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Mahatma Gandhi


NRI brings Gandhi to California


Los Angeles, March 10, 2005
Gurmukh Singh

Only a few people know that America became the first country after India to honour Mahatma Gandhi by issuing two postal stamps in his memory in 1961.

Still fewer know that America is the only country where the Mahatma's ashes are enshrined at the Lake Shrine run by Paramahansa Yogananda's followers in Los Angeles.

And now the UCLA (the University of California, Los Angeles) has become the first American university to have a full-fledged Indian History Chair dedicated to promoting Gandhian and Indian thought.

Established at the initiative of a local Indian businessman, Navin Doshi, the Chair has already invited scholars to discuss issues ranging from the Indian Constitution to the ayurvedic system and to the Indian nuclear programme.

``From India, we have invited Ashis Nandi and Rajmohan Gandhi. I know Gandhi is more relevant today than ever before,'' says Doshi who became a follower of the Mahatma after a chance meeting with him in the1940s.

A former classmate of noted Indian psychologist Sudhir Kakkar at Ahmedabad in the 1950s, Doshi says Gandhi exerted a huge influence on the West. ``When we came here as students in the 1950s, people used to respect us because we came from Gandhi's country. The Mahatma was a role model for so many Americans, including Martin Luther King. I was so impressed by their interest in Gandhi that when I took my initial English test in Michigan University, I wrote an essay on Gandhi. The opportunities we Indians got in this country are due to the high esteem in which Americans held Gandhi. The first generation capitalized on that goodwill and built a reputation for Indians. The current generation is cashing in on that reputation,'' says Doshi.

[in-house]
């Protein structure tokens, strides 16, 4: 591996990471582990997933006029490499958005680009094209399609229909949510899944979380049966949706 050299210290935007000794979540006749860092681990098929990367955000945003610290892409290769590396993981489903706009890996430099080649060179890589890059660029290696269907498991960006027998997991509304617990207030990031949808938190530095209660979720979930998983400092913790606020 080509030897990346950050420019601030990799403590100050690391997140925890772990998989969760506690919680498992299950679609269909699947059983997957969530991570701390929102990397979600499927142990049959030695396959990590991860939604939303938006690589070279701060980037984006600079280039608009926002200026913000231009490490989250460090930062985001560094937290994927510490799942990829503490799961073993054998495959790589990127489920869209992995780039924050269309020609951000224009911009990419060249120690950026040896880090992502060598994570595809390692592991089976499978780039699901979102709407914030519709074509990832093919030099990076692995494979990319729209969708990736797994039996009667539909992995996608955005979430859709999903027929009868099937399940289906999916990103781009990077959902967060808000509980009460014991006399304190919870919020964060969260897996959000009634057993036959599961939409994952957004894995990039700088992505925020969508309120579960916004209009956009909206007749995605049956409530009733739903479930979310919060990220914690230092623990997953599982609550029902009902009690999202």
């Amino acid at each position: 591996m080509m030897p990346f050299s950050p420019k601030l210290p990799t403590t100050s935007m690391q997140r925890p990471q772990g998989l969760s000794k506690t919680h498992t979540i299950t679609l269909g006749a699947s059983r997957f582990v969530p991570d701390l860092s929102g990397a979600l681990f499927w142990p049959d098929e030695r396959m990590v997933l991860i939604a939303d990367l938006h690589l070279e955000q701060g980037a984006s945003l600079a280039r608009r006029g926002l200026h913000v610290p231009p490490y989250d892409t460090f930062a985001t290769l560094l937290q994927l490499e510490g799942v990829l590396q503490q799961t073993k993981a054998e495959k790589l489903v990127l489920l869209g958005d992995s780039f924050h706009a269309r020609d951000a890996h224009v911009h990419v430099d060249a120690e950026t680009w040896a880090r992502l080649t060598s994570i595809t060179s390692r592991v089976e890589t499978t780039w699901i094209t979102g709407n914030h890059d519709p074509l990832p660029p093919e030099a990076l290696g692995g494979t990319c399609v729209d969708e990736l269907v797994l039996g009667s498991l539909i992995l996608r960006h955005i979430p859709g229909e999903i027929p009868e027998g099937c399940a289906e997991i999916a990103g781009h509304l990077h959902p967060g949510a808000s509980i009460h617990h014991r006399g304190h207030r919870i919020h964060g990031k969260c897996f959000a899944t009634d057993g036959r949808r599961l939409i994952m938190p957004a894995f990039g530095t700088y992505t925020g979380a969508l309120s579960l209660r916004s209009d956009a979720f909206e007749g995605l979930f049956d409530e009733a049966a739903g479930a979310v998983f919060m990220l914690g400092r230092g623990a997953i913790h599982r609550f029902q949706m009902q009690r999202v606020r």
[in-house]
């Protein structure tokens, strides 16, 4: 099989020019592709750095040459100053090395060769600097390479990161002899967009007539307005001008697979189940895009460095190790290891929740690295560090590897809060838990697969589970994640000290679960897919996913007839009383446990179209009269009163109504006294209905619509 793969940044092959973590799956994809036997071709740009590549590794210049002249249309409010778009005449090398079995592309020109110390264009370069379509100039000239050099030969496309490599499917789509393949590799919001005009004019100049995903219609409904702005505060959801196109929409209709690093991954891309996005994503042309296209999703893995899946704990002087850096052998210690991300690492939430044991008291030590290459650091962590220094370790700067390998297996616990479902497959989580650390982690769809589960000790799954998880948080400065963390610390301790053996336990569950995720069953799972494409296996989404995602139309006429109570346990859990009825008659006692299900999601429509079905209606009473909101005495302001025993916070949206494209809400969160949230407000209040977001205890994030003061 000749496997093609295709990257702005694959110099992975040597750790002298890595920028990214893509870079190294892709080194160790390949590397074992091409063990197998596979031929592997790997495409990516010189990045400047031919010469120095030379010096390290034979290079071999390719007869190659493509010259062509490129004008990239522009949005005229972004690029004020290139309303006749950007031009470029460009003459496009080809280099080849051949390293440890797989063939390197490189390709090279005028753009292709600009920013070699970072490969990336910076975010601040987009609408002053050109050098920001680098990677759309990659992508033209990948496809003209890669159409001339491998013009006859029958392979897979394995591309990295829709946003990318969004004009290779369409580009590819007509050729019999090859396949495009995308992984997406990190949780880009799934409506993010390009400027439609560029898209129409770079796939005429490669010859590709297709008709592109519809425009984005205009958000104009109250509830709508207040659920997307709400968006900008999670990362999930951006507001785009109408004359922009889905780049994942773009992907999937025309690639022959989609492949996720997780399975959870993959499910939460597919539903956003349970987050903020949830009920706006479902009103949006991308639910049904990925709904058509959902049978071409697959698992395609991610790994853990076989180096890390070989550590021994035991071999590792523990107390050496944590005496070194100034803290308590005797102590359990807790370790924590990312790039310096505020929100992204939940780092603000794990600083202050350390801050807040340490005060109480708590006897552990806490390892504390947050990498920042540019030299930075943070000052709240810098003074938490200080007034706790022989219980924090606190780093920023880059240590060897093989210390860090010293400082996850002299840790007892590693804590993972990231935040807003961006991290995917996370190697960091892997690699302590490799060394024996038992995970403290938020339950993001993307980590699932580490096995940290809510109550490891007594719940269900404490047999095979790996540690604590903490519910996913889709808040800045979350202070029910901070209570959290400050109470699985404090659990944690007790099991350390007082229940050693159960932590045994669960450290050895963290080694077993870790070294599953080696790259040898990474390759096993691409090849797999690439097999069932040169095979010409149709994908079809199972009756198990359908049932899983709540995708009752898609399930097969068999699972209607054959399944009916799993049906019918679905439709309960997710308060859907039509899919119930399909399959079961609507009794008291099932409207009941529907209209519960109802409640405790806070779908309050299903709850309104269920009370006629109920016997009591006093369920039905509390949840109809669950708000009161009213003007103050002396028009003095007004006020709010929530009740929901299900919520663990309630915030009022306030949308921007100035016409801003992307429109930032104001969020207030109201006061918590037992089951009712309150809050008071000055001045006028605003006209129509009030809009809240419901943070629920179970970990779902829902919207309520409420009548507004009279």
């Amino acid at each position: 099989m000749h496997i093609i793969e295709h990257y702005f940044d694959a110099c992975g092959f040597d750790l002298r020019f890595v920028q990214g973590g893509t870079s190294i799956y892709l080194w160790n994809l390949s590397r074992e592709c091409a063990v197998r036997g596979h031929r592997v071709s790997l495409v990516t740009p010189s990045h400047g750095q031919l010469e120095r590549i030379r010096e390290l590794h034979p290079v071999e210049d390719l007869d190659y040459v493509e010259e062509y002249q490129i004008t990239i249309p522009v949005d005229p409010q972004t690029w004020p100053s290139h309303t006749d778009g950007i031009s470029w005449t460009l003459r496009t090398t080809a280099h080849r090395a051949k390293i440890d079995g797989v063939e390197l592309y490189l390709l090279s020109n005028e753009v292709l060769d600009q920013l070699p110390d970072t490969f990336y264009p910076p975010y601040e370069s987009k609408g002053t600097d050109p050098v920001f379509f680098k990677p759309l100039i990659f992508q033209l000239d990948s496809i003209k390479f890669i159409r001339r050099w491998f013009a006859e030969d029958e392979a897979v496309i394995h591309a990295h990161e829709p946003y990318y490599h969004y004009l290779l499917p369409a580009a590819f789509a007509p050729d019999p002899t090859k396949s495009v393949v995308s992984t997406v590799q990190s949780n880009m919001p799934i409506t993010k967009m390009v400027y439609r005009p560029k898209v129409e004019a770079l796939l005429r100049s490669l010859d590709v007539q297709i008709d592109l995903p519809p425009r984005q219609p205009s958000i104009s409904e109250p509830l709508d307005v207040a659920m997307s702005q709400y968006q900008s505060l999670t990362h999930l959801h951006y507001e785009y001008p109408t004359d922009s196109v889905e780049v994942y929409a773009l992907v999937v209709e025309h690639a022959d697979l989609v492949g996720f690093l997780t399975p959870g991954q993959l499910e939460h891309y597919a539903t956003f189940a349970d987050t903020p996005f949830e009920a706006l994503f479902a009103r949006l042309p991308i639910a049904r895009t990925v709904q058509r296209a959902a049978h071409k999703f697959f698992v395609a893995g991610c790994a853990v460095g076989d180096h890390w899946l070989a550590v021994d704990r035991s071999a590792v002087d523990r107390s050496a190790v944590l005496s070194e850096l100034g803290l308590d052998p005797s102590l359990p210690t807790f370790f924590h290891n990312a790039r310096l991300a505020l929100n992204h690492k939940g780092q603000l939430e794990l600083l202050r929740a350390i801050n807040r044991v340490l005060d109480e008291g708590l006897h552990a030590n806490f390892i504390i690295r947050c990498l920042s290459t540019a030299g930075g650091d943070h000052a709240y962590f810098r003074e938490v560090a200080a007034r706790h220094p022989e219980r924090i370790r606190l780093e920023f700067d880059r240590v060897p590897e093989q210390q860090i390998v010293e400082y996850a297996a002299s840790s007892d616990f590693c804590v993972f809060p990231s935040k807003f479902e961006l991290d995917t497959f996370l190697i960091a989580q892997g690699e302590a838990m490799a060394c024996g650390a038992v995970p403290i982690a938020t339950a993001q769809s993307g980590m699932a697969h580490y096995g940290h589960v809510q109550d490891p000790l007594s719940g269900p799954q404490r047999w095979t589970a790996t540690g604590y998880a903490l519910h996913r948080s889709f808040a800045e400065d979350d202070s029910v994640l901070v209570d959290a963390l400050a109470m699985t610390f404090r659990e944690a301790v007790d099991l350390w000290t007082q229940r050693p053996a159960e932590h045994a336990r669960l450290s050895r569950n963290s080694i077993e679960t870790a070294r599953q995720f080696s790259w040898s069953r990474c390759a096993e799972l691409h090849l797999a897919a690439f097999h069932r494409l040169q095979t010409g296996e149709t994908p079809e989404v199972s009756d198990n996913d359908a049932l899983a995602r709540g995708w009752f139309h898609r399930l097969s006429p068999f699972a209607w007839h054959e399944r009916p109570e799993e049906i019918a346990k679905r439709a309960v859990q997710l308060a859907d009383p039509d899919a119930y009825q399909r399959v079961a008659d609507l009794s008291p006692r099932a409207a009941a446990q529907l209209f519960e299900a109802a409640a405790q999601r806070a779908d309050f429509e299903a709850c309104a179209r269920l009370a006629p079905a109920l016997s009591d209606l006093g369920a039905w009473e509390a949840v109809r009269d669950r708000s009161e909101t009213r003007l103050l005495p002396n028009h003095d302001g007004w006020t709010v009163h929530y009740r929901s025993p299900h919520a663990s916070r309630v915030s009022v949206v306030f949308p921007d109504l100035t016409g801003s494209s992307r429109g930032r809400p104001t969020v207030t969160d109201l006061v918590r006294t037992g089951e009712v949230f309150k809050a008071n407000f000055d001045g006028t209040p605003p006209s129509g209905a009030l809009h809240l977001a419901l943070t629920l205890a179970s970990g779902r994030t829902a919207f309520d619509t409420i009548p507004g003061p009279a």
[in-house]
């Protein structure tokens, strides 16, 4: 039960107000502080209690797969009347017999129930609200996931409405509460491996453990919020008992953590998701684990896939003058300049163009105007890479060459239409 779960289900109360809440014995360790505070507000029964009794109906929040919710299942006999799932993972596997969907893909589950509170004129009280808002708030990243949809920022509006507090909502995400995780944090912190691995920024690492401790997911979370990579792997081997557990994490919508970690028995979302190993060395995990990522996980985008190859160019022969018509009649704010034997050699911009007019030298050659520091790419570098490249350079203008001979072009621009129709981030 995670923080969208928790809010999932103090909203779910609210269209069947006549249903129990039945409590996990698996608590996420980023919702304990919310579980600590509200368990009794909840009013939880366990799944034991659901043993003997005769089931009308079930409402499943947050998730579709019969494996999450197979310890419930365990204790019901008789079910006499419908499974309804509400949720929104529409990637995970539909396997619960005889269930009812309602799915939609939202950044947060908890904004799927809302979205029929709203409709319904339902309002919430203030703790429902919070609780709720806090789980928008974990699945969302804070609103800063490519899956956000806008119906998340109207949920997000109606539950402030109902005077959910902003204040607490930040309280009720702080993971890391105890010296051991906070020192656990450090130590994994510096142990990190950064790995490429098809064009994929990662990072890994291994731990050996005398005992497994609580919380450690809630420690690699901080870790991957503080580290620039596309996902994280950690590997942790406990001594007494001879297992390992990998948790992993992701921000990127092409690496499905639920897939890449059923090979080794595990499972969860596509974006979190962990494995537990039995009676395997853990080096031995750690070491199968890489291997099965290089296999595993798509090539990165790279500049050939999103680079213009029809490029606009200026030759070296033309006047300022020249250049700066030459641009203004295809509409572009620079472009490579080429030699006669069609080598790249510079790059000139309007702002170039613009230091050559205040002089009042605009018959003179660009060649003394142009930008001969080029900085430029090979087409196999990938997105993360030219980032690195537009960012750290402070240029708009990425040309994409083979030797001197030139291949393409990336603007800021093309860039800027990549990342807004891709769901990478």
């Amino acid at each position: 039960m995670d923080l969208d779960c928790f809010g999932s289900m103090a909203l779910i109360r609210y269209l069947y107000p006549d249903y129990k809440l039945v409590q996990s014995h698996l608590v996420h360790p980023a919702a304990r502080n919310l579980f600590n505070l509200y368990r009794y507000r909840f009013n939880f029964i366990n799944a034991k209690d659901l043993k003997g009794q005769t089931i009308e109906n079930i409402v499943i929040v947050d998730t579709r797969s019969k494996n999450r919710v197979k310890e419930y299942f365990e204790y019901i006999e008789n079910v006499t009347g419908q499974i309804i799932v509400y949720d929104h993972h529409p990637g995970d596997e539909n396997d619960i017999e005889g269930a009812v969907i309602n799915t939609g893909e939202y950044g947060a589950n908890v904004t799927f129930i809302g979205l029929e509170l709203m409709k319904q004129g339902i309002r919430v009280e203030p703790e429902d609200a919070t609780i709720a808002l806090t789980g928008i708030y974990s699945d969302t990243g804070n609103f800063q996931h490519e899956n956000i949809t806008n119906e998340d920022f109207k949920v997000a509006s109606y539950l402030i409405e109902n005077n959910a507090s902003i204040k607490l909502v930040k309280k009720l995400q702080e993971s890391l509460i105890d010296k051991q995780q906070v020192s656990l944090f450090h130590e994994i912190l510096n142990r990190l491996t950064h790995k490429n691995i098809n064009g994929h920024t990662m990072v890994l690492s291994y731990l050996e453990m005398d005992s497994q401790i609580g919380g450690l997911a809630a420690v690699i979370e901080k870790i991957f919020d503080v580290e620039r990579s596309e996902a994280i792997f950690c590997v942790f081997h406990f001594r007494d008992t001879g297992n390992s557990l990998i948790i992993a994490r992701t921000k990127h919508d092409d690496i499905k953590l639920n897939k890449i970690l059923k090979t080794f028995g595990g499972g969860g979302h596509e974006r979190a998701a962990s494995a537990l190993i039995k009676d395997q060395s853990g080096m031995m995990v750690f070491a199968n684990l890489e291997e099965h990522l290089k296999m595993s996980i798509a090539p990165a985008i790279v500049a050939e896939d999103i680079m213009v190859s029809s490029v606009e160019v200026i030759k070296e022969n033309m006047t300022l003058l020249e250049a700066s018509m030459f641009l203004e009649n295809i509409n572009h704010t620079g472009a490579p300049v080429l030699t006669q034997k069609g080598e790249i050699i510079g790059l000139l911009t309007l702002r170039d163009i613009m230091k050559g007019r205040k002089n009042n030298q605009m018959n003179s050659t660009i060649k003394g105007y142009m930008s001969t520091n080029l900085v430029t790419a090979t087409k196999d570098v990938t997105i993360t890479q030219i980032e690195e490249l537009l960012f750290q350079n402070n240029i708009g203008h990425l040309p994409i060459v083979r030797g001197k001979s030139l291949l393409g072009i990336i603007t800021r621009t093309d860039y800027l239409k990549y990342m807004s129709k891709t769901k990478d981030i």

Interestingly, this former aerospace engineer made his fortune by catering to American craze for India velvet patchwork fabric in the swinging seventies.

``The Beatles introduced India to America in the 1960s. They brought Mahesh Yogi and Ravi Shankar to this country. Their arrival spawned a huge interest in Indian classical music and transcendental meditation here because America was in the throes of the counterculture due to the Vietnam War. So eastern tastes -- classical music, yoga, meditation, incense and patchwork quilts and velvet fabrics -- became very popular among Americans. Those were Nirvana times,'' he recalls.

In this so-called Nirvana boom in America, Doshi, who was on the verge of returning to India in 1971, saw a huge business opportunity for selling Indian patchwork textiles.

``For about 15 years, we did a great business is selling patchwork quilts. My velvet boom lasted till the Nirvana boom into the early 1980s before Ronald Reagan came on the scene,'' he says.

From the velvet boom, Doshi went on to cash in on the bond/stock market boom. ``Simultaneously, I entered the real estate business and benefited a lot,'' says the multimillionaire Gujarati businessman. (Hindustan Times)